11 November 2013
Keeping the Native American Mascot
There’s a big debate going on in America about the Washington Redskins football name. Some people find it offensive to the Native American culture, and some people find it respectful and honoring. The Redskins should keep their name, because they’re honoring and celebrating their culture, and their tradition. Many people feel the Redskins mascot is discriminating because of the stereotypes about Indian Native Americans, but the term Redskins isn’t meant to discriminate.
The comic, drawn by Lalo Alcaraz, shows a picture of a white male dressed up in an Indian outfit and telling a Native American that he is showing him honor. It seems as if the Native American is taking it the wrong way. He seems offended because there are stereotypes about Indians regarding the outfit that the American is wearing. But this could be taken either way and it seems that he’s celebrating the spirit for the team and Native Americans. In the video from the Coachella Valley High School, the mascot is an Arabian cartoon icon that the American-Arab Anti-Discrimination Committee (AAADC) finds offensive. They have had this mascot for their school since 1931, 82 years. The Alumni Association President, Rich Ramirez, says that it’s just the way that the school does it and it’s not to discriminate. The AAADC says that it’s not tolerable in the 21st century, and finds it discriminating, with all of the stereotypes. At half time there is a girl who is dressed up as a belly dancer and is dancing with the mascot. The school has paintings of a Arabian women and man on the outside of their school. This is also found discriminating because the man is looking over the women, meaning he has more power than the women. The school states that they’re honoring the Arabians because they bought date trees from them, and those date trees helped provide industry for their town. This is a similar situation to the...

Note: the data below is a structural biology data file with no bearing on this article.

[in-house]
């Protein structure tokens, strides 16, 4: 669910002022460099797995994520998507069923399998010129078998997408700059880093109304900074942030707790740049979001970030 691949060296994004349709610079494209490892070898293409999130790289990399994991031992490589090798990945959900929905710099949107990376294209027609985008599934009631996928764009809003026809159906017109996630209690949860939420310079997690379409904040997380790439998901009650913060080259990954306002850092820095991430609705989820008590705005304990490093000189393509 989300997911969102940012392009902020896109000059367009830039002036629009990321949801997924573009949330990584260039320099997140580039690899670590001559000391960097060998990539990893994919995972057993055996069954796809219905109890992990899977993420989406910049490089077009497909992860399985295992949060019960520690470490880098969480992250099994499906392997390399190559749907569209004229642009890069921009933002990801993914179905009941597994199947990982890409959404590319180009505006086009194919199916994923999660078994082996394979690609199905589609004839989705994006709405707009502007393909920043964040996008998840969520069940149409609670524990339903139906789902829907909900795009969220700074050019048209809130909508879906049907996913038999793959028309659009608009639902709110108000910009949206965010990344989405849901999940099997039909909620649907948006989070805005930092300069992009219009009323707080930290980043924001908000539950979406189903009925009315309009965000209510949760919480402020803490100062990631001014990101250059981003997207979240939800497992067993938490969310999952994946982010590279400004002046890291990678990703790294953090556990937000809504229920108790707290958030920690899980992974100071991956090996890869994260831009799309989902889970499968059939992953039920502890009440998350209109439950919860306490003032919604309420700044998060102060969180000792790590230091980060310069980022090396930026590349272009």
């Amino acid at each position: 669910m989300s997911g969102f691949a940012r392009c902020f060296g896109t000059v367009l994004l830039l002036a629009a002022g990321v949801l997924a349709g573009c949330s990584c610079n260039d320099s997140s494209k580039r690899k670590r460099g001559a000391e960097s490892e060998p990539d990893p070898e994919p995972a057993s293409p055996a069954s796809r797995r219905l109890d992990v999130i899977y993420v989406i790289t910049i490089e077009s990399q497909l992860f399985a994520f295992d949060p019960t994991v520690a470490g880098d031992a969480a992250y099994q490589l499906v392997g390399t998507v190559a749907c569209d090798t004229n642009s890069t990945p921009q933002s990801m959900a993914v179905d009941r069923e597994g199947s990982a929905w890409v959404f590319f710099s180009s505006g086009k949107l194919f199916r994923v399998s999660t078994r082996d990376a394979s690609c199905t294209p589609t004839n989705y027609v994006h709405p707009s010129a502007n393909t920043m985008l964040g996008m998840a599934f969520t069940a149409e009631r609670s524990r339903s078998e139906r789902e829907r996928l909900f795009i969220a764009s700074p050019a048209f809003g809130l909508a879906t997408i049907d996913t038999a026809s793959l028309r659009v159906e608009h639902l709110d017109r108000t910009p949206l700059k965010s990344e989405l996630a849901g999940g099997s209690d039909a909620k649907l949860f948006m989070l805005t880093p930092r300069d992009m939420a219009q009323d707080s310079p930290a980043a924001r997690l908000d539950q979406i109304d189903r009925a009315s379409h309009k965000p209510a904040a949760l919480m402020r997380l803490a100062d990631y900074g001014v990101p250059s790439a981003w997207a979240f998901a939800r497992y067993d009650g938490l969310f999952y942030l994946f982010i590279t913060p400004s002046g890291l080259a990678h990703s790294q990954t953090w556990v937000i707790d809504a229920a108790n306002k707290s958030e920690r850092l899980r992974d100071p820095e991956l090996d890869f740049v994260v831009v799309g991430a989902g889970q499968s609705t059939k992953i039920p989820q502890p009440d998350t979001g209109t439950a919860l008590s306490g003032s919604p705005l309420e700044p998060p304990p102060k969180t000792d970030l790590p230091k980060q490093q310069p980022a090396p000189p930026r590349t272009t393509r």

Cited: Lukas, Paul. “Tribe Supports Native American Mascot.” Fandom-ESPN Playbook. ESPN, 20 Feb. 2013. Web. 14 Nov. 2013.
13 Nov. 2013.
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